Henry Bergh

From Conservapedia
Jump to: navigation, search
Henry Bergh.jpg

Henry Bergh (born: New York City of German ancestry, 1823 - New York City, 1888) was the founder of the American Society for the Prevention of Cruelty to Animals (1866), and Massachusetts Society for the Prevention of Cruelty to Children (1874).

Alone, in the face of indifference, opposition, and ridicule, he began a reform that is now recognized as one of the beneficent movements of the age.[1]

"This is a matter purely of conscience; it has no perplexing side issues. It is a moral question in all its aspects."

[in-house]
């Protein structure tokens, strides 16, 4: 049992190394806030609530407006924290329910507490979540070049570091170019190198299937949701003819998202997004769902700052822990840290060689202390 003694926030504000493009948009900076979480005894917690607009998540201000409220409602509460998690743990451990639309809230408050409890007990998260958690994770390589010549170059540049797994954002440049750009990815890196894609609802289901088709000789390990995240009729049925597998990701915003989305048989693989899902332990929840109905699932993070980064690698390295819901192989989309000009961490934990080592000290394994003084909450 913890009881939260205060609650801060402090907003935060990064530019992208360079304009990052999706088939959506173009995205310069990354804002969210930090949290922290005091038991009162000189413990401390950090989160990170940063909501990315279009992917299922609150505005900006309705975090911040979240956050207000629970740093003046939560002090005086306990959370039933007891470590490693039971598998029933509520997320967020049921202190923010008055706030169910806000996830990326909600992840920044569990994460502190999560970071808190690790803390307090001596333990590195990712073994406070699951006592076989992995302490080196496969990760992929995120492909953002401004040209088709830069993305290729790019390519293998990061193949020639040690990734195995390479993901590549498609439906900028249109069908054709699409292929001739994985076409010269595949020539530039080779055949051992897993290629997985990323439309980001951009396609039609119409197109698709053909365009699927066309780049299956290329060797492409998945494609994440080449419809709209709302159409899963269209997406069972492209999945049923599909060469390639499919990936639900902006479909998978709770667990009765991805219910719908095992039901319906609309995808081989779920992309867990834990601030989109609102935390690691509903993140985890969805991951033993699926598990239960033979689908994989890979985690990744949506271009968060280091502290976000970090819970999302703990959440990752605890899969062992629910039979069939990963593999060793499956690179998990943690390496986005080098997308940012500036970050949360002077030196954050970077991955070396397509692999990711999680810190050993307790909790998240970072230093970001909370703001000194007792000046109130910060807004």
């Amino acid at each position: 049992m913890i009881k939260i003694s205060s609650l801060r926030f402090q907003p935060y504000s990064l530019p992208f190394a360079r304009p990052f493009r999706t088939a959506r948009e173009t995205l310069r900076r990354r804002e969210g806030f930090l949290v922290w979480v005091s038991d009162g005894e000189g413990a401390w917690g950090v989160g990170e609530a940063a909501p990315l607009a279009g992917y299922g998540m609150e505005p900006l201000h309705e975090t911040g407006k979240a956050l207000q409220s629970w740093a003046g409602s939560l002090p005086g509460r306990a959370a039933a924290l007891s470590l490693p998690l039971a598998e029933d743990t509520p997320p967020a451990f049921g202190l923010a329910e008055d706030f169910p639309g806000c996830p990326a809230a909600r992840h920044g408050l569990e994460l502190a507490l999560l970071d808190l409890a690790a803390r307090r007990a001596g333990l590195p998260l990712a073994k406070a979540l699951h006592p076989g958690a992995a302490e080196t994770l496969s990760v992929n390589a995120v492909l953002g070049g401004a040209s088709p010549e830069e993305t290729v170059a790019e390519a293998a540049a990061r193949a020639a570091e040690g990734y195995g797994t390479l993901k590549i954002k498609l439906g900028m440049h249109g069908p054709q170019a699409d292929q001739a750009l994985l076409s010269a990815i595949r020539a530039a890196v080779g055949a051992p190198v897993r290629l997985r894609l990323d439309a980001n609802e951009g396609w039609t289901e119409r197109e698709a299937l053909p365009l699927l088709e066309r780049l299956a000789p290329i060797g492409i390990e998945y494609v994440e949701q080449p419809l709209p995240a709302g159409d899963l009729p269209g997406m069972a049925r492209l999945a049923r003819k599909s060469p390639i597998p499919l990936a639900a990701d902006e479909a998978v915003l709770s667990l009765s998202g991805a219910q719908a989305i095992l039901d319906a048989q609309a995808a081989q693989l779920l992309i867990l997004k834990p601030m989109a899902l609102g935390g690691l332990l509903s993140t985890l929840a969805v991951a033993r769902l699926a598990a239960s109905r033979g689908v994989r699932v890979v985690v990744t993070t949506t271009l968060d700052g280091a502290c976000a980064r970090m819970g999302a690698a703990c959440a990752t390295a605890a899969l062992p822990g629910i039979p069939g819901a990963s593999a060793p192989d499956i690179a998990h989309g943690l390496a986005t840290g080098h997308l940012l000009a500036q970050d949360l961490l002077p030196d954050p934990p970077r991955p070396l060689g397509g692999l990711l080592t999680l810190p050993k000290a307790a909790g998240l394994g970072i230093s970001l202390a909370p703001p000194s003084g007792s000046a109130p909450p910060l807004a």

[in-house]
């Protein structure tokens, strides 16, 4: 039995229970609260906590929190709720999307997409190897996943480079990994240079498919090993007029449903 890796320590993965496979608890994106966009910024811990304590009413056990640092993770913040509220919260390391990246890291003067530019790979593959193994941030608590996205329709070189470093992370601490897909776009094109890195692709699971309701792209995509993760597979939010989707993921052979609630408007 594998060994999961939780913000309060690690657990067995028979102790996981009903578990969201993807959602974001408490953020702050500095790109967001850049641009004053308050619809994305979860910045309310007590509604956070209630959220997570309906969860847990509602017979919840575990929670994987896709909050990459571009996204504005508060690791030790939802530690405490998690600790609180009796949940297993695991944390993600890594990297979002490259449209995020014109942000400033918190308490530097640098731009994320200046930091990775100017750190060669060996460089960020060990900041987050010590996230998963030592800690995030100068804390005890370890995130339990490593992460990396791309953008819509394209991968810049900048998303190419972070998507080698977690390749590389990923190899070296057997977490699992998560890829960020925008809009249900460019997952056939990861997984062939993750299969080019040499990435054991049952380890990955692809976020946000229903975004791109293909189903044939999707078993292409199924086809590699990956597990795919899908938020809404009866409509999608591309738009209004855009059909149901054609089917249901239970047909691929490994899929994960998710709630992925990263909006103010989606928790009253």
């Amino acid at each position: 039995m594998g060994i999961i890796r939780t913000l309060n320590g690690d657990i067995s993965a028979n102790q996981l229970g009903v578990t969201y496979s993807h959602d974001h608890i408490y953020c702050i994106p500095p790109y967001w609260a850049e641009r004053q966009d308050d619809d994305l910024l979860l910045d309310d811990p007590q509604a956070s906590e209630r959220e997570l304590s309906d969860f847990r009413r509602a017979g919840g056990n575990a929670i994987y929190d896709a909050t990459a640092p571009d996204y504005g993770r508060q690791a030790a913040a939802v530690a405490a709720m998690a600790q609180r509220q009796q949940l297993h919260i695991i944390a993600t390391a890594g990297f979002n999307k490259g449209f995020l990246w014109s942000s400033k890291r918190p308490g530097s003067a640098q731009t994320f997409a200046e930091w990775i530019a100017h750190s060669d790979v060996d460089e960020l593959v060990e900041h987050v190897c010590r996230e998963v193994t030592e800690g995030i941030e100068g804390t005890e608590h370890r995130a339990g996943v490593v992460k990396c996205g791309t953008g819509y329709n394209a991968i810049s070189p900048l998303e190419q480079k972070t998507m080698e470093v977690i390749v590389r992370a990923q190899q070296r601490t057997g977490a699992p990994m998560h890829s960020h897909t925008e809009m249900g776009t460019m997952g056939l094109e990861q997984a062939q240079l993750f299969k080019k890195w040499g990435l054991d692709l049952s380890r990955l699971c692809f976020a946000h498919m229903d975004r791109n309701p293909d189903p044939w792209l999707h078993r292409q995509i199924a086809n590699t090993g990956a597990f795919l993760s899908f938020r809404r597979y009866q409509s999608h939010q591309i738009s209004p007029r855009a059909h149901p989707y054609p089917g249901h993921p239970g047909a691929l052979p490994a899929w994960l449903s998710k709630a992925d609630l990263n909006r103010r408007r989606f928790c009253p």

"The Royal Society for the Prevention of Cruelty to Animals" was founded in London in 1840.

Henry Bergh married Catherine Matilda Taylor. He was buried in Green Wood Cemetery, Brooklyn, New York, with his wife's remains.


  • "Declaration of the Rights of Animals"
  • "The Streets of New York", tales and sketches
  • "Love's Alternative", drama
  • "The Portentous Telegram"
  • "The Ocean Paragon,"
  • "Married Off", poem, (London, 1859).

Mercy to animals means mercy to mankind.

See also

External links